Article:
Jefferson claims first girls AAC title in school history
By BOB ETTINGER
Special to Tribune Chronicle
JEFFERSON – There are a lot of reasons the Jefferson softball team was playing for the All-American Conference, National Division championship. There is one important, if little-known, reason the Falcons claimed that title with a 13-3 victory over LaBrae on Wednesday at the JAGS Complex.
“We have three seniors, two, Amanda Krause and Sarah Busch, of whom are four-year letterwinners and the third, Ariann Barile, who has earned her second letter and who would run through a brick wall, help you pick up the pieces then do it again,” Jefferson coach Don McCormack said. “That was key for this group.”
On April 25, the Falcons (18-4, 8-1) and the Vikings began the contest that would ultimately decide the AAC title. LaBrae scored three runs – two unearned – in the top of the first inning before rain suspended the contest with the Falcons coming to the plate.
“Being down, 3-0, reminded me of being the favorite in an NFL game giving minus-3 points,” McCormack said. “We had our chances to play small ball and didn’t do it. I was hoping for and expecting a big inning or two or three. We didn’t play small ball and the Lord blessed us two or three times.”
Holding that 3-0 advantage may have provided the Vikings (14-5, 7-3) with a false sense of security.
“Probably,” LaBrae coach Demetra Noble said. “Girls are wacky.”
“I think LaBrae got off the bus feeling they had it locked up,” McCormack said. “I think my girls sensed that and it gave them, as if they needed it, a little more focus. Whether it’s true or not, that’s how they perceived it and it was, ‘OK, not on our field.’ “
The Jefferson seniors, who are playing under their third coach in four years, as well as injured shortstop Deanna Comp, have set the example for a group of sophomores and freshmen in winning the team’s first outright league title since Rod Holmes and McCormack, as an assistant, led the Falcons to Northeastern Conference championships in 1997 and ’98. Jefferson shared the NEC title with Edgewood in 2007.
It was also the school’s first AAC championship in a girls’ sport.
The Falcons plated their first run in the third when Bailey Beckwith singled to score Krause.
Over the next three innings, Kaycee Fusco put on a hitting display that dismantled all hopes for LaBrae.
In the fourth, McKenzie Wilber walked and Barile singled, bringing up Fusco with no outs. She deposited the ball over the center-field fence to give the Falcons the lead, 4-3.
Busch doubled to open the fifth and scored on a ground out from Sam Hamski. Wilber walked with two outs and Barile singled again. Fusco tripled to right putting Jefferson up four, 7-3, and chasing LaBrae starter Emily Dugan (8-4) from the contest.
After Busch singled home Emily Smock, Wilber hit a sacrifice fly to score Beckwith Barile’s infield singled scored Busch, Fusco struck again. This time, she put the ball over the right-field fence for a three-run bomb that ended the contest.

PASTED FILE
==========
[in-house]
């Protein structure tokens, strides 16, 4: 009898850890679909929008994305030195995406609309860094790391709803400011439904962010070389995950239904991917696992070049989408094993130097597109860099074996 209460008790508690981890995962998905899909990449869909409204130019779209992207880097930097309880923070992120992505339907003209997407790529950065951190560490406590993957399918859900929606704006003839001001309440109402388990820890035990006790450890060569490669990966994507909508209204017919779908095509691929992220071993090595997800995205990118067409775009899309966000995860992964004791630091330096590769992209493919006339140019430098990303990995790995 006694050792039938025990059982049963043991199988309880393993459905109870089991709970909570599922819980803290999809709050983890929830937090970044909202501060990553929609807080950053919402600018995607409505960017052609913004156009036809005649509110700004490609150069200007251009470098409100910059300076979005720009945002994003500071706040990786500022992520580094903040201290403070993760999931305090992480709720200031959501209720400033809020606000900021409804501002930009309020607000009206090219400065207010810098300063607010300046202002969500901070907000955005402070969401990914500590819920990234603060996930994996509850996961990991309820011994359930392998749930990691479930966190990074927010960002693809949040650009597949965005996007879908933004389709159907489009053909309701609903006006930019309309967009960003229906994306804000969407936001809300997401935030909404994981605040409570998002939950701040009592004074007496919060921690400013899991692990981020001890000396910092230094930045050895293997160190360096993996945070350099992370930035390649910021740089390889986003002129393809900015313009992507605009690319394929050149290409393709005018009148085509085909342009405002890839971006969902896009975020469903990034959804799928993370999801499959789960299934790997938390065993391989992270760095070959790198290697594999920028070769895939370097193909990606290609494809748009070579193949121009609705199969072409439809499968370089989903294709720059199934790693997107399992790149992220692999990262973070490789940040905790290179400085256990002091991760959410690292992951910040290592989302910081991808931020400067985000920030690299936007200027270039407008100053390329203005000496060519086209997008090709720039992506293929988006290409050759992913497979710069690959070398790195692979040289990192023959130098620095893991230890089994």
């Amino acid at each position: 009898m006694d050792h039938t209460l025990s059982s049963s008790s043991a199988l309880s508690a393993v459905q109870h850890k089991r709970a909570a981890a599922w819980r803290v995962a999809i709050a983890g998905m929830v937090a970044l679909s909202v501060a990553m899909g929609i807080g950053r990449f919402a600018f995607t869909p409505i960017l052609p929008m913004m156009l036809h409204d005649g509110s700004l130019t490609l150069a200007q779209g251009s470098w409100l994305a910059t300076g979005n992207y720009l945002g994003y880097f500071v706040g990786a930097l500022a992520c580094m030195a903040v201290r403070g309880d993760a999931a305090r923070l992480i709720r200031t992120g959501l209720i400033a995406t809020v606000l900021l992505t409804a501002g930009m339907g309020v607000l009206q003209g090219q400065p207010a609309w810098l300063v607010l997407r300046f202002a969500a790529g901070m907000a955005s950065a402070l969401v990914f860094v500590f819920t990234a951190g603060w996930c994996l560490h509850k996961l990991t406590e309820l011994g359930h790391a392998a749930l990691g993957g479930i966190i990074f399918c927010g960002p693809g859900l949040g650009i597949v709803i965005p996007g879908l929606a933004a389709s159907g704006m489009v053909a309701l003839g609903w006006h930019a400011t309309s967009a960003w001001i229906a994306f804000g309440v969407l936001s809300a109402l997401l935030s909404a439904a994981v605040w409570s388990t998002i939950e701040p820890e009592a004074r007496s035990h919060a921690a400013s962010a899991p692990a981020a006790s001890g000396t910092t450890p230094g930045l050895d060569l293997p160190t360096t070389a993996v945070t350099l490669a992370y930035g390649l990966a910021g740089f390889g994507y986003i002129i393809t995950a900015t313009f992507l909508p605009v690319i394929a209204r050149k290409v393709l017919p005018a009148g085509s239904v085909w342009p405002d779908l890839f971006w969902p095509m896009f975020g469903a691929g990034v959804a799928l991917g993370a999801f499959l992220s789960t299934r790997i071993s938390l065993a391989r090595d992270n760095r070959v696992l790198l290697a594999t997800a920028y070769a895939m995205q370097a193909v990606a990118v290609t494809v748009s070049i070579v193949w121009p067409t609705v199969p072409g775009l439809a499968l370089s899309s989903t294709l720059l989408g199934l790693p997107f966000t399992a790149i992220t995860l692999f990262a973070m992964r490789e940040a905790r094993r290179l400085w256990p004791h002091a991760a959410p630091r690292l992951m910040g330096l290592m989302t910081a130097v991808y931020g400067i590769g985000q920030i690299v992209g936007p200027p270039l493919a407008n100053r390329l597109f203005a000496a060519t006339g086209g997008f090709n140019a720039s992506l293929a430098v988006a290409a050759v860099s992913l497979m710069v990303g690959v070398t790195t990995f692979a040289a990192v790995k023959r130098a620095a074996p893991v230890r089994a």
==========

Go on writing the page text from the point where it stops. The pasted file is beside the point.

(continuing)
Fusco was 4-for-4 in the game with a single, a triple and a pair of homers. She drove in eight of the Falcons’ 13 runs.
“It feels really good,” Fusco said. “I never thought I’d bat a thousand in a day. Never, ever. My teammates picked me up. I was praying for no rain. I was ready for this game. It was a championship game. I was ready.”
“It must have been (Fusco’s day),” Noble said. “The eight hitter hitting it out every single time is nuts.”
Fusco has homered four times, tying the Jefferson single-season record set by Rachel Francis in 2010.
“She had the game-winning hit at Conneaut off a great pitcher in Lexi Zappitelli and the game-winning hit against Edgewood, another quality team,” McCormack said. “This is not surprising. She made an adjustment about 10 days ago, stopped try to pull everything. Hitting the ball where it’s pitched, with her size and strength, it’s going to go.
“She’s raised her batting average a hundred points in the last two weeks. It’s not just home runs.”
After that shaky start, Alyssa Irons (7-2) got the win.
“I just don’t think we were ready to play (April 25),” Irons said. “The weather didn’t help. I felt more prepared today.
“It felt like a normal game. You just do your job as you always would. You don’t want to let a run in, but (the three runs) were what the hitters had to come up with.”
“She was a little slower last time,” Noble said. “It was colder. She was humming today. She wanted it more.”
“You can’t put the game on your pitcher when you don’t hit. We can’t compete when we don’t hit. We didn’t hit the ball. It wasn’t a real impressive performance, was it?”
The Falcons received some support earlier Wednesday from an unlikely source.
“Coach Eleshia Pitcher at Geneva sent us an email wishing us luck,” McCormack said. “We had talked last week and we both said we wanted to lock up championships and bring them back to Ashtabula County. She wished us luck and said they got theirs, top get ours. I thought that showed a lot of class.”
It was a special night for McCormack, who grew up coaching all different levels and ages of softball at the JAGS Complex.
“To see a group of kids do what this group kids has done, considering their youth and the fact that I’m their third head coach in four years, at the place my mother Sylvia, helped build and where the money from her calling hours and funeral went to build the press box and to have my sister, Jodie Fetters here… I couldn’t ask for a better night. I sure hope mom is proud.”